Having written about 5,000 stories in my career, I’m starting to forget some of them. But many will always stand out, whether for subject matter, an extraordinary quote or the capturing of a historic moment.
After a young man randomly murdered a Mont Vernon woman and maimed her young daughter, it seemed appropriate to ask religious figures about the dynamic of God, a heinous crime and forgiveness. Click to read
One summer, I took a somewhat scientific look at just how stinky landfills can be. Hold your nose and read on
I’ll never forget traveling to Washington, D.C., with a busload of World War II veterans for the dedication of the national monument for the Greatest Generation. It was an overdue honor, but after hearing their stories, it was evident they had already reconciled with their accomplishments. Read more
Imagine diving into hundreds of pages of government records, making heads or tails of stilted and disorganized information and then organizing it into something readers can easily grasp. It’s almost like a college research paper, except it benefits the public. Click here to review some of my investigative projects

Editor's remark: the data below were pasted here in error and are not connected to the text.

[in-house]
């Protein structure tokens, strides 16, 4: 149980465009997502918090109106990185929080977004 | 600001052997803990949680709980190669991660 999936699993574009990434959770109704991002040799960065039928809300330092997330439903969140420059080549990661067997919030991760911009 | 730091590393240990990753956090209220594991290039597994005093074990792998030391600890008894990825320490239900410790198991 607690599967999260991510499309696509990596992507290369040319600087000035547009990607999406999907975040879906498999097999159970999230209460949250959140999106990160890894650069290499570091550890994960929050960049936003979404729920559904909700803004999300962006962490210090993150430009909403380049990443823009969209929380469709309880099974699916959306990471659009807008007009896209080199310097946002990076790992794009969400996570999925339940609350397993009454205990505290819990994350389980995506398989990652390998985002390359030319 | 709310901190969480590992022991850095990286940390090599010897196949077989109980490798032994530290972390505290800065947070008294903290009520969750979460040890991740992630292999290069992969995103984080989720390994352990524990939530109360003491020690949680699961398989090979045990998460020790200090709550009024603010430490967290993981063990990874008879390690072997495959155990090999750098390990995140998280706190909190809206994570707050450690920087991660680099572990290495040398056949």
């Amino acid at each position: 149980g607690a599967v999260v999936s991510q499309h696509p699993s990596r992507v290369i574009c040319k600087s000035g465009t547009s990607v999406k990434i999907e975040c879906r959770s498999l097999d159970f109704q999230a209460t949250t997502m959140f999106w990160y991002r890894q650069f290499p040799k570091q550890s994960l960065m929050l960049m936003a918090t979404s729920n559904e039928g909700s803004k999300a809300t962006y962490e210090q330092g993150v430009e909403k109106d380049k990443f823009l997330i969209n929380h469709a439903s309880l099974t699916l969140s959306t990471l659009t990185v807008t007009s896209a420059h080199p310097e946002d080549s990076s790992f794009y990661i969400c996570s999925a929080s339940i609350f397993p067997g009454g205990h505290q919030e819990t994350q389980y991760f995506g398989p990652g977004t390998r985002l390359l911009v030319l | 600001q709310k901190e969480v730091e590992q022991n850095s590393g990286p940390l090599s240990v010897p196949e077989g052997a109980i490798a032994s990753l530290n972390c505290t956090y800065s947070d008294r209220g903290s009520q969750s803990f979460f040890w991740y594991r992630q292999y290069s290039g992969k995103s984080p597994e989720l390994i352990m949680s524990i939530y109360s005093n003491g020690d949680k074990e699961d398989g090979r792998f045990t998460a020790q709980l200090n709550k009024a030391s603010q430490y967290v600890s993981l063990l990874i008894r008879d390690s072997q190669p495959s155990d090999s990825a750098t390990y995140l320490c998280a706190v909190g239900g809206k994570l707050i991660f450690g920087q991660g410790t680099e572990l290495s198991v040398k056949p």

One of my favorite feature stories took me and Telegraph photographer Bob Hammerstrom on a 244-mile journey through 37 New Hampshire cities and towns, as we observed how the “old” Route 3 defined the state and illustrated its many traditions and changes. The story won the New England Press Association’s first-place award for best human interest feature story. Discover Route 3
I got to see New Hampshire from another perspective: the air. A pilot let me guide his plane and I lived to write about it. Fly away with me
Consider having the same name as a celebrity. Sure, you might get a choice restaurant table if you make a telephone reservation, but you’ll also get a lot of doubtful head shakes when you walk in. Learn what it’s like to be the “other” J-Lo, Barry Sanders and Bill Clinton
As a teen, I spent hours walking the cramped aisles of Rockit Records in Nashua, shuffling through big bins stuffed with vinyl and, later, compact discs and eventually spending about $11 on a new pop or rap artist’s offering or finally securing a classic rock, jazz or blues recording. Little I did I realize that a decade later I’d return as a journalist to write the swan song of a business that seemed destined to last.
The story I’m most proud of is my tribute to my first dog, Eddie. A spunky and quirky wire fox terrier, Eddie helped heal the loss of family but then left a void when he passed. Read about him
Lastly, after a long career as a newspaper reporter, I worked for a year as a writer at a family of B2B technology websites. To see my TechTarget portfolio, go here